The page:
Date Approved

5-22-2018

Embargo Period

5-22-2018

Document Type

Thesis

Degree Name

MS Mechanical Engineering

Department

Mechanical Engineering

College

Henry M. Rowan College of Engineering

First Advisor

Kadlowec, Jennifer

Second Advisor

Singh, Anita

Third Advisor

Constans, Eric

Subject(s)

Spinal cord--Wounds and injuries; Implants--Artificial; Biomechanics

Disciplines

Biomedical Engineering and Bioengineering | Mechanical Engineering

Abstract

Spinal Cord Injury (SCI) is a condition that affects around 250,000 Americans with no cure. Existing treatments rely on physical therapies such as body weight support treadmill training (BWSTT). Treatments currently being researched include the use of implantable cells and biomaterials. Our study investigated the changes in locomotive gait and range of motion via a combinational treatment using a bioengineered scaffold [poly (N-isopropyl acrylamide) polyethylene glycol (PNIPAAm-g-PEG) with BDNF and NT-3] and rehabilitation training using BWSTT in a clinically relevant contusion SCI animal model. Five different groups of animals (Sham, Injury, BWSTT, Implant, and Combinational) were tested on a treadmill with BWSTT at three different BWS (75%, 65%, and 55%) and two different speeds (7 cm/s and 10 cm/s). Using three motion capture cameras, kinematic data were acquired and analyzed to study functional recovery in these groups. Our results show some kinematic recovery in the Combination therapy and BWSTT animals. Step height, length, and number of steps were significantly higher in these groups of animals. The obtained data warrant further studies that aim to investigate the efficacy of different biomaterial implants and combinational therapies.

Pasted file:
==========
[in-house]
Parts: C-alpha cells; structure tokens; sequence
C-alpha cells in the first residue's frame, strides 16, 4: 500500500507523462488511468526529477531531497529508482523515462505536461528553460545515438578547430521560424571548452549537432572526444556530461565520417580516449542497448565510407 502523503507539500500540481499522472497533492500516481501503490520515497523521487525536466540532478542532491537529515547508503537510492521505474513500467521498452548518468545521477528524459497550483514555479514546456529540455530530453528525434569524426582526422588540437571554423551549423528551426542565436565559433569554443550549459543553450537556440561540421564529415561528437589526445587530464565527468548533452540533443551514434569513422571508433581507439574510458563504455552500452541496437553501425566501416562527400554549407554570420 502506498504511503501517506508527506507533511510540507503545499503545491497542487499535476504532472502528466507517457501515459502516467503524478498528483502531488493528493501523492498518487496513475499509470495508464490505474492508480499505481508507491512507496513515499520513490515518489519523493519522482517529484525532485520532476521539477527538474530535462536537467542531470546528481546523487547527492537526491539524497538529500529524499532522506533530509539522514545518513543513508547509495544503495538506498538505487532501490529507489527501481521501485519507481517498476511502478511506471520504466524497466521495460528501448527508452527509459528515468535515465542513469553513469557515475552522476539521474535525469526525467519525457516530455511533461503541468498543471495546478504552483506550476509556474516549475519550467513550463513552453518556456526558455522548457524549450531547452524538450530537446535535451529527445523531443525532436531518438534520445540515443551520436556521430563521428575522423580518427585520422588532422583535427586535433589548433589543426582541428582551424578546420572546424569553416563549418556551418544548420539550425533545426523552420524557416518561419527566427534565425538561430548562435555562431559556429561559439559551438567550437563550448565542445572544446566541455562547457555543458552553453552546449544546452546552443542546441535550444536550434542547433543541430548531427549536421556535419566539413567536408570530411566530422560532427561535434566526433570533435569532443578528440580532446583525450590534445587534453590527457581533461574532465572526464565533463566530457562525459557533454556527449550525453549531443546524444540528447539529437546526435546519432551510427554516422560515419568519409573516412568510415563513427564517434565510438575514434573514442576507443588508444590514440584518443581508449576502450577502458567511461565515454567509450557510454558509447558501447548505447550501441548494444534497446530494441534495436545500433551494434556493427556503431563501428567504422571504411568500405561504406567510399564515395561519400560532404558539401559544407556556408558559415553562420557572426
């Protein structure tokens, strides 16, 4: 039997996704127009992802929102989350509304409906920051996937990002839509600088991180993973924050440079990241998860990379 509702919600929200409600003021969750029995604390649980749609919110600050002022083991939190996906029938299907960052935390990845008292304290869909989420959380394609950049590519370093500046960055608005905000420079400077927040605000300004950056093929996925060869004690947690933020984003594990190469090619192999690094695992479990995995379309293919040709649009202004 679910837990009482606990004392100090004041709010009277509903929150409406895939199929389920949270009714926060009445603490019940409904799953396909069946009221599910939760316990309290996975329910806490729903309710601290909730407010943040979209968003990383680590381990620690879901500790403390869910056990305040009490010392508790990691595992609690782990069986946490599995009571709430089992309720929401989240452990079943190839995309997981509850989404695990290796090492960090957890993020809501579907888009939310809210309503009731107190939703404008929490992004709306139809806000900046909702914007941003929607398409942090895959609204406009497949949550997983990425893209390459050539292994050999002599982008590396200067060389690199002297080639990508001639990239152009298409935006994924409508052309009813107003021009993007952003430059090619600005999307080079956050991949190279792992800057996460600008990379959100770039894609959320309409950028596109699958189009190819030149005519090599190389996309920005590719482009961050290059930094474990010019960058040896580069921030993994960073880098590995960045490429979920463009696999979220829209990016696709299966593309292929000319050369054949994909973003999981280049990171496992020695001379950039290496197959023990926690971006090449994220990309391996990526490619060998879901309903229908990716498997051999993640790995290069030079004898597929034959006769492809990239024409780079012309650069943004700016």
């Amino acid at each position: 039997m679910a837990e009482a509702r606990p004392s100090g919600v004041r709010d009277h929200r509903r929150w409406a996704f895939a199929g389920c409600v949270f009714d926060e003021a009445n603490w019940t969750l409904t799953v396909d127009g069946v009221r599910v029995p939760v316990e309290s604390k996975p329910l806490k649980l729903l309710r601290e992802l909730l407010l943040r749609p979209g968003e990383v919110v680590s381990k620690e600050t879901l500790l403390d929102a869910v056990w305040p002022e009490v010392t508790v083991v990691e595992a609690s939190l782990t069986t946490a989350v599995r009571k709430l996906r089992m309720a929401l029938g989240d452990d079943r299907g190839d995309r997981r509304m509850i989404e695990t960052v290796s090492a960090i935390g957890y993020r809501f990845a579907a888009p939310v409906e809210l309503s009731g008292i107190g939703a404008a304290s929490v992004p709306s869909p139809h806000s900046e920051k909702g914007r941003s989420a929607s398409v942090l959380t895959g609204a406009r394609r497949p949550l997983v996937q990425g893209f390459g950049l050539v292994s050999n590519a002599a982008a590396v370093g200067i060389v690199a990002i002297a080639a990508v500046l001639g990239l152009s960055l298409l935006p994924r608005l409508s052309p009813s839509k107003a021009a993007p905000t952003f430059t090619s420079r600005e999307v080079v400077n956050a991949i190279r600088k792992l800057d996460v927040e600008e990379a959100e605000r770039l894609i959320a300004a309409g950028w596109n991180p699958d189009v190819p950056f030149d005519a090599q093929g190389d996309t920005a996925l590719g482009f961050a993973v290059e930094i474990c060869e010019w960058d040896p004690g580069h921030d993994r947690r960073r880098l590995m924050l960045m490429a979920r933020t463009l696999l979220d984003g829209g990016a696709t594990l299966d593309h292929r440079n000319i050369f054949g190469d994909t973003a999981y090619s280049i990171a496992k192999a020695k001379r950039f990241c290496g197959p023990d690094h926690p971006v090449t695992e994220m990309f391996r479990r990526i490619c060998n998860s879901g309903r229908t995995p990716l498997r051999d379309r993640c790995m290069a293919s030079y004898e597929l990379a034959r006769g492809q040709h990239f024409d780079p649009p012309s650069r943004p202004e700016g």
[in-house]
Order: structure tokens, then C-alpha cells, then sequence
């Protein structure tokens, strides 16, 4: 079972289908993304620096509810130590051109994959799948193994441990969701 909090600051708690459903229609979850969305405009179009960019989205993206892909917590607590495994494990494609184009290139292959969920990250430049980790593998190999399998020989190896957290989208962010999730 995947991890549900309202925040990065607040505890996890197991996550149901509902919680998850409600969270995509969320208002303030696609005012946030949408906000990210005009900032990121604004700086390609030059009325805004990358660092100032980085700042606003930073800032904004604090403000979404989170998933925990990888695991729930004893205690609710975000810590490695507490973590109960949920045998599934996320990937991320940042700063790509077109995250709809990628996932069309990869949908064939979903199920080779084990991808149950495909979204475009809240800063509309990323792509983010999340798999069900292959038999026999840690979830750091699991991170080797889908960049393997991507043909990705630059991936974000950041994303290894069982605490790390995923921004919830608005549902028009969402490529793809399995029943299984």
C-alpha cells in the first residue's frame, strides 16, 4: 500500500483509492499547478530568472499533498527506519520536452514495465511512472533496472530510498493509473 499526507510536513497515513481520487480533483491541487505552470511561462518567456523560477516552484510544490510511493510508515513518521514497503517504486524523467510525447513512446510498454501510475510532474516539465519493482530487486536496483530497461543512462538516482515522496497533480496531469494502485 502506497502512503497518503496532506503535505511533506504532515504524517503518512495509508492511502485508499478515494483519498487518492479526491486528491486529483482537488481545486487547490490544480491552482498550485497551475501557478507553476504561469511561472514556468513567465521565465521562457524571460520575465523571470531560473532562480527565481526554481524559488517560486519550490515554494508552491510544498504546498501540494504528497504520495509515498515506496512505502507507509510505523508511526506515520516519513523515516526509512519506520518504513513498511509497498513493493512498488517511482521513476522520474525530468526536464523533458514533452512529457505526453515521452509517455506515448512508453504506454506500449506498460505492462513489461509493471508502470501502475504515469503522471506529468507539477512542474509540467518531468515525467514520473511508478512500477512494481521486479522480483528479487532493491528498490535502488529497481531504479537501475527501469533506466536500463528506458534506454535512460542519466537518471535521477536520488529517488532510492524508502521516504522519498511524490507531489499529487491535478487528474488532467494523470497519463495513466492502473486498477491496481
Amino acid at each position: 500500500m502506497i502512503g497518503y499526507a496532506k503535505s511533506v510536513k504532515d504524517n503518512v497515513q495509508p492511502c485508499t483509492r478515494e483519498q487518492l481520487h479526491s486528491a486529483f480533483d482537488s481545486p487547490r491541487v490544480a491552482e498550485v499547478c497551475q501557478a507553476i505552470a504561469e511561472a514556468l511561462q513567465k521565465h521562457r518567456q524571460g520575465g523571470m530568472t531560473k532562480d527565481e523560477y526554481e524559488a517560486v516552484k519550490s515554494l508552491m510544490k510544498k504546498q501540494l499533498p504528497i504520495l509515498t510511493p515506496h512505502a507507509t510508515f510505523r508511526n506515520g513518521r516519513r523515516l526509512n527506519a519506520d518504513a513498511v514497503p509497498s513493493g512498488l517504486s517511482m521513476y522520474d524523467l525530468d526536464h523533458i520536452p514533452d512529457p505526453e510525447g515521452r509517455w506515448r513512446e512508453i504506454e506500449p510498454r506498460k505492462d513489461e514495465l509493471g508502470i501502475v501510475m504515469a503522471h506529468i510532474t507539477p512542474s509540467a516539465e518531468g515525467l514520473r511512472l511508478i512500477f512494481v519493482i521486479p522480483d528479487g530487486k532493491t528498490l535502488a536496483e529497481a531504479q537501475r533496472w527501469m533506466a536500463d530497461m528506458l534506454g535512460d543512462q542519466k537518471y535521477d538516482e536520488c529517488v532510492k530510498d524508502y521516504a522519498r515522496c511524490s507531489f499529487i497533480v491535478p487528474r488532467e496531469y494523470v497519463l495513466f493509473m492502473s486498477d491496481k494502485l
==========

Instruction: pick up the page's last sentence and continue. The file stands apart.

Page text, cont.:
Comments

The author has licensed this work under a Creative Commons CC BY-NC 4.0 License.

Share

COinS